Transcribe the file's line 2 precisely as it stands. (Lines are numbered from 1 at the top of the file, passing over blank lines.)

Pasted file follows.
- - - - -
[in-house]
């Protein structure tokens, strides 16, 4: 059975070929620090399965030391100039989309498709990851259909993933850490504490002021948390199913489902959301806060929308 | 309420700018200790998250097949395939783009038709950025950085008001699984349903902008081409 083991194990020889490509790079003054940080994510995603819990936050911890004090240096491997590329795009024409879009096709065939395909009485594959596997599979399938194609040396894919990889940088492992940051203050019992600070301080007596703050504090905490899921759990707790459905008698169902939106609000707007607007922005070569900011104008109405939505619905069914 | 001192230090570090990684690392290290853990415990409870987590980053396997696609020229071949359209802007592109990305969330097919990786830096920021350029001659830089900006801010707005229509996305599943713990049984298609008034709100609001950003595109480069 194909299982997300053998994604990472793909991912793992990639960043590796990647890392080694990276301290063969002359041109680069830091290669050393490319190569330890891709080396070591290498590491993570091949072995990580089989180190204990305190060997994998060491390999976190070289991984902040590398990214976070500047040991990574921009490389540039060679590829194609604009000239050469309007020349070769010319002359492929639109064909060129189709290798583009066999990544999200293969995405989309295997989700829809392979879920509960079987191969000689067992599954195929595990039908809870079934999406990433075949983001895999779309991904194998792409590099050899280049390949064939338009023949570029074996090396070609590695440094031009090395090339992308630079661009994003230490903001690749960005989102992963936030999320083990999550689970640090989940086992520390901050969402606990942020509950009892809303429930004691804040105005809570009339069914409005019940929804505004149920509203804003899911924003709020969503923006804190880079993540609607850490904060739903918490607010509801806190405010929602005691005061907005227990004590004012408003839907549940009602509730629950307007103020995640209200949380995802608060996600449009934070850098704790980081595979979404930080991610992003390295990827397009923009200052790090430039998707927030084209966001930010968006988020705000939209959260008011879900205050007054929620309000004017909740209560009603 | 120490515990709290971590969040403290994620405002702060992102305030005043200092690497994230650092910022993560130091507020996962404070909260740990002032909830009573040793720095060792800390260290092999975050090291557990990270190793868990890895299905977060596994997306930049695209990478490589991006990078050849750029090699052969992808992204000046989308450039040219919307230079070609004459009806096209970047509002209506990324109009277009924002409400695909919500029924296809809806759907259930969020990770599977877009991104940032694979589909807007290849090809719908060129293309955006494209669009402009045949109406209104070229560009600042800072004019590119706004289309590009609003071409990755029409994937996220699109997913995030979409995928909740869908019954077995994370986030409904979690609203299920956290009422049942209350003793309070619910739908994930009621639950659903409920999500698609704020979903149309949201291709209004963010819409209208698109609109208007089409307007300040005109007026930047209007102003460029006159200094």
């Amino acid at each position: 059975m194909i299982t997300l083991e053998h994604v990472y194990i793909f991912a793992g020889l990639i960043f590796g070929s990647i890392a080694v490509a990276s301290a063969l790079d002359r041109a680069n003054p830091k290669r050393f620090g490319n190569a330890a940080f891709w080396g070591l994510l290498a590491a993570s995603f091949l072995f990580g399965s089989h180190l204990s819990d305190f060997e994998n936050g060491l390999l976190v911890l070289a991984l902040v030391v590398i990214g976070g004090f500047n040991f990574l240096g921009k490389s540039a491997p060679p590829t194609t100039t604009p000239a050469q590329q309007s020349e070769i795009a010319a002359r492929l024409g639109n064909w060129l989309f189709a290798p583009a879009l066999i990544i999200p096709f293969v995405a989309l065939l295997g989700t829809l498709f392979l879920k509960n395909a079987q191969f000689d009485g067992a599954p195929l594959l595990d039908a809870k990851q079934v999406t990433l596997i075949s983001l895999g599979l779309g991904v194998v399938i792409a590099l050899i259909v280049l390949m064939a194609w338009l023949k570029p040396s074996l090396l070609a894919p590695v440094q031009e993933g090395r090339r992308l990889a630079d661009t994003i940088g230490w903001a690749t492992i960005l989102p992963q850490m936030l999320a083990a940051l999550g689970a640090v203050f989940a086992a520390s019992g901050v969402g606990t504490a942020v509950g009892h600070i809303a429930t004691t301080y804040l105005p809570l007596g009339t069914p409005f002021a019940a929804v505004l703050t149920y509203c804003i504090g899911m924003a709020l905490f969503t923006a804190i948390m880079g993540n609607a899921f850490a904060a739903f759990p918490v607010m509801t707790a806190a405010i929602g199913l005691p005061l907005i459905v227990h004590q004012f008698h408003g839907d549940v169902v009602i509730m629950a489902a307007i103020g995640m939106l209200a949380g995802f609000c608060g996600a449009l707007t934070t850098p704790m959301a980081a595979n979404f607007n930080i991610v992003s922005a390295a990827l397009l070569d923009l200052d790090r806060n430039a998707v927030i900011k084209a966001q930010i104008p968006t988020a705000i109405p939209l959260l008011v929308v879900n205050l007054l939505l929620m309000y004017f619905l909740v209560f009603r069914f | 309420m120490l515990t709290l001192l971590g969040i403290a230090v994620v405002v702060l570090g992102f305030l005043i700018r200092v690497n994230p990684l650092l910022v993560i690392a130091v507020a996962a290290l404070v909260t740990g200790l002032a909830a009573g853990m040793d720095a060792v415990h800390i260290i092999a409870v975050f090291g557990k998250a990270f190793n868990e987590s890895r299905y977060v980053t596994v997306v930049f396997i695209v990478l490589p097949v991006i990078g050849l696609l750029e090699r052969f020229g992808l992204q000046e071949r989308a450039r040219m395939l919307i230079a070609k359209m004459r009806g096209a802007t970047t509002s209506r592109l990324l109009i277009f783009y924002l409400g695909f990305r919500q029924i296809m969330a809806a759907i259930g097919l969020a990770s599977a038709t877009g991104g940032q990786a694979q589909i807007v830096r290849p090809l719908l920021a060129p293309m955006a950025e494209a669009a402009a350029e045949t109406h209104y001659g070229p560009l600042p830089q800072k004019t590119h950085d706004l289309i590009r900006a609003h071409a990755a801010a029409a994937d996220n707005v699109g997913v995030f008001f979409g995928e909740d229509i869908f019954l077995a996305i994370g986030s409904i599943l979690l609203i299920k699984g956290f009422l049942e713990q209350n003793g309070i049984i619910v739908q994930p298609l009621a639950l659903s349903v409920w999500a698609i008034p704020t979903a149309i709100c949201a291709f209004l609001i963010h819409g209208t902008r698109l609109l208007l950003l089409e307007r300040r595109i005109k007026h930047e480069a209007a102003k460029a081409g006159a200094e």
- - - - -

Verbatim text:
């Protein structure tokens, strides 16, 4: 059975070929620090399965030391100039989309498709990851259909993933850490504490002021948390199913489902959301806060929308 | 309420700018200790998250097949395939783009038709950025950085008001699984349903902008081409 083991194990020889490509790079003054940080994510995603819990936050911890004090240096491997590329795009024409879009096709065939395909009485594959596997599979399938194609040396894919990889940088492992940051203050019992600070301080007596703050504090905490899921759990707790459905008698169902939106609000707007607007922005070569900011104008109405939505619905069914 | 001192230090570090990684690392290290853990415990409870987590980053396997696609020229071949359209802007592109990305969330097919990786830096920021350029001659830089900006801010707005229509996305599943713990049984298609008034709100609001950003595109480069 194909299982997300053998994604990472793909991912793992990639960043590796990647890392080694990276301290063969002359041109680069830091290669050393490319190569330890891709080396070591290498590491993570091949072995990580089989180190204990305190060997994998060491390999976190070289991984902040590398990214976070500047040991990574921009490389540039060679590829194609604009000239050469309007020349070769010319002359492929639109064909060129189709290798583009066999990544999200293969995405989309295997989700829809392979879920509960079987191969000689067992599954195929595990039908809870079934999406990433075949983001895999779309991904194998792409590099050899280049390949064939338009023949570029074996090396070609590695440094031009090395090339992308630079661009994003230490903001690749960005989102992963936030999320083990999550689970640090989940086992520390901050969402606990942020509950009892809303429930004691804040105005809570009339069914409005019940929804505004149920509203804003899911924003709020969503923006804190880079993540609607850490904060739903918490607010509801806190405010929602005691005061907005227990004590004012408003839907549940009602509730629950307007103020995640209200949380995802608060996600449009934070850098704790980081595979979404930080991610992003390295990827397009923009200052790090430039998707927030084209966001930010968006988020705000939209959260008011879900205050007054929620309000004017909740209560009603 | 120490515990709290971590969040403290994620405002702060992102305030005043200092690497994230650092910022993560130091507020996962404070909260740990002032909830009573040793720095060792800390260290092999975050090291557990990270190793868990890895299905977060596994997306930049695209990478490589991006990078050849750029090699052969992808992204000046989308450039040219919307230079070609004459009806096209970047509002209506990324109009277009924002409400695909919500029924296809809806759907259930969020990770599977877009991104940032694979589909807007290849090809719908060129293309955006494209669009402009045949109406209104070229560009600042800072004019590119706004289309590009609003071409990755029409994937996220699109997913995030979409995928909740869908019954077995994370986030409904979690609203299920956290009422049942209350003793309070619910739908994930009621639950659903409920999500698609704020979903149309949201291709209004963010819409209208698109609109208007089409307007300040005109007026930047209007102003460029006159200094």